In a bid to end a five-week strike that has crippled the French overseas territory of Guadeloupe, government, union and business leaders have resumed negotiations. But the mood is pessimistic as officials seek to bridge an impasse.
Talks continued on Tuesday in the strike-hit French overseas territory of Guadeloupe between representatives from the government, unions and employers as union leaders held firm to demands for a 200-euro increase in the wage for low-income workers.
Government sources said leaders were seeking to come up with more concrete proposals before resuming negotiations on Wednesday.
Representatives of the Collective Against Exploitation, an umbrella union known by its French acronym, the LKP, are meeting with employers and representatives of the French state in Pointe-à-Pitre, the largest city on the Caribbean island.
Hundreds of demonstrators accompanied the union representatives as they made their way to the first meetings on Monday, chanting slogans such as “Guadeloupe belongs to us, it’s not theirs”, and “We’re here to negotiate”.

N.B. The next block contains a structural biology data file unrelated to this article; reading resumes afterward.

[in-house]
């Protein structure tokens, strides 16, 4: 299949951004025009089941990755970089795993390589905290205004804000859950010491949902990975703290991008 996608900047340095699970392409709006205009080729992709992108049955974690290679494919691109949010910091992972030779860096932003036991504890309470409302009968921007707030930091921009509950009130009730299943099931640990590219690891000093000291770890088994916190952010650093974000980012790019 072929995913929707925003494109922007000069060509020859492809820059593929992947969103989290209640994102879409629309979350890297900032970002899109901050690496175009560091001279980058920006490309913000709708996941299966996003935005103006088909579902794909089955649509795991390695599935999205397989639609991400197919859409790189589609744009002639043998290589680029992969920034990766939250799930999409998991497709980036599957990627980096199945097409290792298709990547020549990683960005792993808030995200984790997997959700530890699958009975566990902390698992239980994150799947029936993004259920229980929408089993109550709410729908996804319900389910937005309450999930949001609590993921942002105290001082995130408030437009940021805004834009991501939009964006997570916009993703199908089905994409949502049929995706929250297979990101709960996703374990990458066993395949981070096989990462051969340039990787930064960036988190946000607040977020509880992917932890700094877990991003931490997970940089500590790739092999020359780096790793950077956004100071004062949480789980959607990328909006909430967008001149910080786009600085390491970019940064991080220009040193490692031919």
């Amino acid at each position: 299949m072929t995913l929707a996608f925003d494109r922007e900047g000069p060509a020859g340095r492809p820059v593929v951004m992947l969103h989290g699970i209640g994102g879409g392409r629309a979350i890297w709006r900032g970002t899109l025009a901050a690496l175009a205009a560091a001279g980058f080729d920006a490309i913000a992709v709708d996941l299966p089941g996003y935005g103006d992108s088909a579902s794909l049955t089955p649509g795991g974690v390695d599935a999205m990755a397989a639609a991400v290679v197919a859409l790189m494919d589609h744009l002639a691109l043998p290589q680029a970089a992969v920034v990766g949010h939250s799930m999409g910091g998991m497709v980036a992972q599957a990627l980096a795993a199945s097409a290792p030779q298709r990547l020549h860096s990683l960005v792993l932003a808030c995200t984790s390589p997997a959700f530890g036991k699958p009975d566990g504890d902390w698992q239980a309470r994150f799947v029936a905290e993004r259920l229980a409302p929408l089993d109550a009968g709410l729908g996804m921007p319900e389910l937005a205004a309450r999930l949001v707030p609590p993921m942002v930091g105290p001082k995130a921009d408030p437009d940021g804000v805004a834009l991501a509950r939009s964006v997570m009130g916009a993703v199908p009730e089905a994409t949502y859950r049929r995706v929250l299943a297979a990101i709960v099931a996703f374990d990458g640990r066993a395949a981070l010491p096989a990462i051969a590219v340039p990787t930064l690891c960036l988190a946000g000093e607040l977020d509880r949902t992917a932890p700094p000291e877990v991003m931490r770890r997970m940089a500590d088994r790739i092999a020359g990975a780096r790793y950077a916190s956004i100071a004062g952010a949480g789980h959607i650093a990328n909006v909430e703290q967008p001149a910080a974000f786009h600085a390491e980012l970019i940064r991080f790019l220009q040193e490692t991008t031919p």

Olivier Besancenot, spokesman for the newly created radical French political party NPA, accompanied the marchers. He is visiting the island to “learn” from the social protests.
At the negotiating table were local political representatives, LKP spokesman Elie Domota, and two mediators sent over by the French government.
The union’s principle demand since the strikes began on Jan. 20 has been the 200-euro after-tax pay rise for low-income earners, and it is regarding this demand that talks seem to have reached an impasse.
Negotiations ceased on Friday evening before the weekend’s memorial ceremony held for Jacques Bino, the unionist who was shot dead last week in his car at a road block.
Feedback from the different groups represented at the talks show that caution was the order of the day.
The president of the French employers’ federation, Laurence Parisot, stated on Monday that the negotiations were “very complex”. Urging caution, she added that, “we are not as close to reaching an agreement as one may think.”
Observers believe that road blockades could easily be built up again by protestors if the negotiations were to run aground, but no incidents were reported on the island on Sunday night - the second peaceful night in a row. Nearly all the road blocks were dismantled over the weekend by security forces.
In the French overseas territory of Martinique, which was on its 19th day of strikes, the unions called for a hardening of social protest action after employers failed to agree to all the conditions on pay rises.
Date created : 2009-02-24